Thankfully, those guys are few in number. Most of us recognize them for what they are and keep a safe distance.

Reserve officers see their lot in life differently.  While working a regular job, they have spent the time (and often money) to get the required training to be a reserve cop.

In most cases, they have spent a few hundred or maybe a couple of thousand bucks to get “geared-up.” They genuinely want to help and make a meaningful difference for their community, their agency, and the cops with whom they work.

They arrive to work after they’ve ended their regular paying work day.  They willingly take the bullshit jobs, i.e. directing traffic, booking prisoners, running errands for the dispatchers, babysitting flares, and the like are their role. They realize that these tasks must be done and because a reserve cop handles them, the career cops can attend to the more important stuff.

Depending on the agency, the frequency with which they get into the mix with the career guys on calls varies widely. But, the reserves stand at the ready to backup their brothers, when needed. They are putting their lives on the line and they know that reserve cops get killed in the line of duty, too.

Reserve officers have been appropriately termed CITIZEN PATRIOTS.  They share a common heritage with the early settlers of our country who fought the good fight and did it for free, because it was the right thing to do. Amen.

Are there problem children here, too? You bet. Some agencies are very lax in the selection process.  Those agencies don’t realize that a team of volunteers must be managed differently than a team of cops who are paid.

There are reserves that are there only so they can carry a gun and badge for bragging rights or other equally wrong motivating reasons. While a reserve may get training at the outset, anything beyond that is unpredictable and usually little more than a laughable waste of time.



 As an individual cop, how can you affect the relationship between career and reserve cops?  The list is pretty short:  your attitude, your dedication to the job and doing the right thing, your perseverance, and your demeanor.  You can decide to be the best cop you can possibly be, no matter what role you play.

I’ve taught in reserve academies for many years. I’ve heard recruits lament about the discord between reserves and career officers. My response has been consistent: If you want to be treated like a cop, act like a cop. Perform dependably and consistently.  Adhere to the Code of Ethics.  Act like you mean it from your heart. Be there for your brothers and don’t ever fail them.

REMEMBER ALWAYS: There are NO unimportant jobs.



Today, there are more demands than ever before. There are more bad guys, and they have better weapons and are better practiced than any adversary we’ve faced in the past. There are terrorists who would do us great harm on a national level. There are active shooters who threaten us at the core – our children in schools.

Our agencies have smaller budgets.

Most patrol crews are running short.

If all that weren’t bad enough, asshole lawyers (some of them) are seeking wild liability awards from our employers. Reacting as expected, decision makers who are above us on the food chain are being guided more by their desire to avoid liability than on choosing the best course of action.

We now need every able-bodied hand on deck. Period.



If you’re a career officer, consider becoming engaged in your agency’s reserve program.  If your agency doesn’t have a method for volunteers to help, you might want to suggest starting one.

Some years ago, I drafted a business model that laid out how a department could create a reserve program from scratch. It has been successfully put to use many times over. If you’d like a copy, send me an email requesting it and I’ll send it along.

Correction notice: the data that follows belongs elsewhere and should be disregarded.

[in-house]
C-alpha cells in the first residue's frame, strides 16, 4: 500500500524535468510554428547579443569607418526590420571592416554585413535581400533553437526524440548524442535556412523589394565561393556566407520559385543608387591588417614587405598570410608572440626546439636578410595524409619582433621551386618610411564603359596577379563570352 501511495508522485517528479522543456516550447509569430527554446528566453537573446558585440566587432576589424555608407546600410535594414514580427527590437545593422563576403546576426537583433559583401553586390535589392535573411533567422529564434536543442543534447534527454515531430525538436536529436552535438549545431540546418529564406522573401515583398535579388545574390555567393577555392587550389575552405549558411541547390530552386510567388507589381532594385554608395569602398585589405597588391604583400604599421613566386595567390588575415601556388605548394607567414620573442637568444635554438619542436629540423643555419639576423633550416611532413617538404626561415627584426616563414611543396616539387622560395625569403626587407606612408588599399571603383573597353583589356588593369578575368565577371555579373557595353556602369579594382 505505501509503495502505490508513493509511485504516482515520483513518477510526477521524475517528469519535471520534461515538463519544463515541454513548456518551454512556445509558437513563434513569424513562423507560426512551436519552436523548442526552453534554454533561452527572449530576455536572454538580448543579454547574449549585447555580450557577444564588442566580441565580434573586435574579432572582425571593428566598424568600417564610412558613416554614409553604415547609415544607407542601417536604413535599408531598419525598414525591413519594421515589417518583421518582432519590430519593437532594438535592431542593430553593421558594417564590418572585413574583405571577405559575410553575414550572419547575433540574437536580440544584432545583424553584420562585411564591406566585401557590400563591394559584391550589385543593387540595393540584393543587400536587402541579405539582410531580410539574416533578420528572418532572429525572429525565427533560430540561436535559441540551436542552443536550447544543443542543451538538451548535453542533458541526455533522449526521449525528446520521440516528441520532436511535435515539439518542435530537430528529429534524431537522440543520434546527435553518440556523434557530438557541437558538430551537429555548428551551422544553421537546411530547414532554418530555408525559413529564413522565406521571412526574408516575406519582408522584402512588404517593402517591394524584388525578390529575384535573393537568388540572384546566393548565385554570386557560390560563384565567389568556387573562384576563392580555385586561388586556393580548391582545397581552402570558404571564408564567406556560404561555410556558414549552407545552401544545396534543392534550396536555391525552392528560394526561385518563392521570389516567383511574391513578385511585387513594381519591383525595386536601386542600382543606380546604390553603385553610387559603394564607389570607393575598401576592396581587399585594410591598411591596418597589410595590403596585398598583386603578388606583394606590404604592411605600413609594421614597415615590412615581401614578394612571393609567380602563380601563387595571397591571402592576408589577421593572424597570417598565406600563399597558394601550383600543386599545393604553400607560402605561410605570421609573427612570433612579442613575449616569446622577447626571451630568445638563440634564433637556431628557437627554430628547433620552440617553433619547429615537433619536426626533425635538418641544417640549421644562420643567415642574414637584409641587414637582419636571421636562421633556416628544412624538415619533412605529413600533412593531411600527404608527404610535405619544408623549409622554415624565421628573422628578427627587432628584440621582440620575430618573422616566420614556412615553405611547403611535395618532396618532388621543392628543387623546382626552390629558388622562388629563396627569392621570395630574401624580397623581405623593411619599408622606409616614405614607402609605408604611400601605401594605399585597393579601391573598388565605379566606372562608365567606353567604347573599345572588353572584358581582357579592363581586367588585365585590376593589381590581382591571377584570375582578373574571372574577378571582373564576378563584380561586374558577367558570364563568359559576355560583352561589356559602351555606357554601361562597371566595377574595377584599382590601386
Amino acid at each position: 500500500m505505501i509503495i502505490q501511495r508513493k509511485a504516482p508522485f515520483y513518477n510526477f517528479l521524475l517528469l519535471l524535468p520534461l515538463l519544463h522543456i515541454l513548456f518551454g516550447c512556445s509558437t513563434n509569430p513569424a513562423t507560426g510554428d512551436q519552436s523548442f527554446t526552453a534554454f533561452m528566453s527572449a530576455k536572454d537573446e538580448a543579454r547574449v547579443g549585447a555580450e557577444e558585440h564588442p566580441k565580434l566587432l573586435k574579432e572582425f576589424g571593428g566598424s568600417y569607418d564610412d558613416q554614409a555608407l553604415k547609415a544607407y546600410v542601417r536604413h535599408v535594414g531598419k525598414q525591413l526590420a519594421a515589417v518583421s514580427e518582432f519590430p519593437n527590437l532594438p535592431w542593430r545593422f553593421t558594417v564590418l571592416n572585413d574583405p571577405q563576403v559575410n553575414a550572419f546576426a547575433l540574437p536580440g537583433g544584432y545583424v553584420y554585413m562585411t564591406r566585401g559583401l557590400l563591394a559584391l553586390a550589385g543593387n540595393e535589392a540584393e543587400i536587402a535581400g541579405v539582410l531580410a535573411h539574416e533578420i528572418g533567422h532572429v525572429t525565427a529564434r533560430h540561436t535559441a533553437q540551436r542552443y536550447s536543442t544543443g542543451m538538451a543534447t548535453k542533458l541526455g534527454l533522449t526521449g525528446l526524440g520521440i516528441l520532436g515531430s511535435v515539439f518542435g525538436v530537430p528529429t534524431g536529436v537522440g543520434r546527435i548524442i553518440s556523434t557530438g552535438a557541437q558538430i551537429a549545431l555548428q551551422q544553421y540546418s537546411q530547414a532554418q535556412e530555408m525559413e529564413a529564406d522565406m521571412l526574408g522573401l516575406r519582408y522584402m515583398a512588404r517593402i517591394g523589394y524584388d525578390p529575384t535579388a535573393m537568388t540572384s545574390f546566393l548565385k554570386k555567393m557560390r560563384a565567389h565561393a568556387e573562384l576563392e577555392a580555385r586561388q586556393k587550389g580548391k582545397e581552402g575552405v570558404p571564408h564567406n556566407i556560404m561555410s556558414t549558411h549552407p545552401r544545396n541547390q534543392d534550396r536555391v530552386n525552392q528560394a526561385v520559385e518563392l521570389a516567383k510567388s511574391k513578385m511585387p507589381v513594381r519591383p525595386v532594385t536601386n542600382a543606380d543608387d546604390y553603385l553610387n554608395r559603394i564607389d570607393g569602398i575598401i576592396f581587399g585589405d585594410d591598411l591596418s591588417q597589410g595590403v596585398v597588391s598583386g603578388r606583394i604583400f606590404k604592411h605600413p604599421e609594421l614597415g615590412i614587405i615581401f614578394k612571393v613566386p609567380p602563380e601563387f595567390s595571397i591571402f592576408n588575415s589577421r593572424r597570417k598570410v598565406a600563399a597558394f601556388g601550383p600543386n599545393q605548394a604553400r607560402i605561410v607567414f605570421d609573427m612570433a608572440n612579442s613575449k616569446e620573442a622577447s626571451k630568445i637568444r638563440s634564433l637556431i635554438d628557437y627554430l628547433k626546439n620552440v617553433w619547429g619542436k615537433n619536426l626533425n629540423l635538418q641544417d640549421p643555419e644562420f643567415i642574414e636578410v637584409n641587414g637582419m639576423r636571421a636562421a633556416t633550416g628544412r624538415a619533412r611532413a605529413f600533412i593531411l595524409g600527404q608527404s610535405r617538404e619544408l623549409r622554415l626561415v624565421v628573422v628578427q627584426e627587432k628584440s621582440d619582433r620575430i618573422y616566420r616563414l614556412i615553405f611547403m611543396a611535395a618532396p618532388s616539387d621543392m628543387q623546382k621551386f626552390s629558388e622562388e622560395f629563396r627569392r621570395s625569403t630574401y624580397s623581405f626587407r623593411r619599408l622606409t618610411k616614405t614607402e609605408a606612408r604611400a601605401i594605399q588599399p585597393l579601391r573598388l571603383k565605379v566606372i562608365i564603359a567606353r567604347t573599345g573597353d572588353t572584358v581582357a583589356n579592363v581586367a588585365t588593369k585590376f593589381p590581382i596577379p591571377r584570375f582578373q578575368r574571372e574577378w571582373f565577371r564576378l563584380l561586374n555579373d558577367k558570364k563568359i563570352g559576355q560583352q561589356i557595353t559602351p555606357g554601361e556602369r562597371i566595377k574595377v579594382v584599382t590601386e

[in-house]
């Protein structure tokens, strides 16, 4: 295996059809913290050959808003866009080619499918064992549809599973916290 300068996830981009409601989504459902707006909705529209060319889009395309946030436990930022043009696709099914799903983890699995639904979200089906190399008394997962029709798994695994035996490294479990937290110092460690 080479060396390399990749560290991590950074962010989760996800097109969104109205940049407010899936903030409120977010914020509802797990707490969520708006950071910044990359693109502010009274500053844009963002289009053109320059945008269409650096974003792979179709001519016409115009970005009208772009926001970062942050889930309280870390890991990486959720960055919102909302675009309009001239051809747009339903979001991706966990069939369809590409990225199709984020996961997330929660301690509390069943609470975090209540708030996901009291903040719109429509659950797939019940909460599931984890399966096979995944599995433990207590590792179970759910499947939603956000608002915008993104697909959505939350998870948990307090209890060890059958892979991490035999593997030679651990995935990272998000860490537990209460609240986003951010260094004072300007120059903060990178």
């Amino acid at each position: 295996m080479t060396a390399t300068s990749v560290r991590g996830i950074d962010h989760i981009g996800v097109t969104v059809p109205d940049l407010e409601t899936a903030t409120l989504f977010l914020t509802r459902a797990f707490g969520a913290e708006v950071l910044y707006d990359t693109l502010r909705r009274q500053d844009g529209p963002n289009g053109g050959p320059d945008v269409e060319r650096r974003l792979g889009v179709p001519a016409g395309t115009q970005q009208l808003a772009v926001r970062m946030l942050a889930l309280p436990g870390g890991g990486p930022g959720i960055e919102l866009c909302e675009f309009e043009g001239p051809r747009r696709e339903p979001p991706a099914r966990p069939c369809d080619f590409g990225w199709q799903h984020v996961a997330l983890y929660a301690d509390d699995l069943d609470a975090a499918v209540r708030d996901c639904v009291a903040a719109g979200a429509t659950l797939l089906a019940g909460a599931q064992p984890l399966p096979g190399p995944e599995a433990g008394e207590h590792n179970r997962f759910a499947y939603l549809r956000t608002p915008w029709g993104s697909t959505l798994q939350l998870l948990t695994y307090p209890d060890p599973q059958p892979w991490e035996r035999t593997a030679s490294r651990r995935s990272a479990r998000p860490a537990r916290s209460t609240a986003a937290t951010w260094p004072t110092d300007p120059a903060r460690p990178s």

Offer to review and suggest improvements for the selection and training processes for reserves. That will ensure you get the best available talent.



Volunteers are motivated differently that you. They are excited about being a cop. They want to make a viable contribution and they need different kinds of rewards than you.

If you’re a reserve officer, make sure that you’re tuned-in to the needs of the career guys.  Stand shoulder-to-shoulder with them. Don’t let some jackass administrator put a wedge between you. You live and die together.

Help to improve the selection and in-service training programs. The best reserve programs are those that train career and reserve officers together, side-by-side. That keeps everyone operating in lockstep.  Maybe you can make that happen where you are.

Realize that for your career brothers, this job is their livelihood. Any threat to it threatens the well-being of their families.

When you are in uniform, take the job as seriously as a heart attack.  You are not there for a walk in the park.  You are doing the one job where people want to kill you because of the clothes you are wearing.  Yes, I said, “kill you.” Remember that.

Finally, remember that some of the career officers have become emotional wrecks.  They are assholes at home just the same as they are at work. Don’t take it personally when they grouse about, “reserves.” These guys grouse about everything. Tune them out.



The debate about who is the REAL cop needs to end.  We can spend our time debating Sigs vs. Glocks.

We are under siege.

Our resources are limited.

We live in a country that was born of volunteers and those volunteers continue to be at the core of its strength. If you doubt that, just look at our military. God bless them all.

Volunteers need to take the job seriously. Our existence depends upon it.

Career officers need to focus on encouraging, supporting, and assisting in the development of volunteer talent – rather than attacking it.

There is plenty of work to go around. The world is full of bad guys and there is no sign that the supply will grow short anytime soon.

At the bottom line, this all about saving just ONE life.




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This article came from the CopBlue Vault.

Feel free to call me at my home office: (386) 763-3000.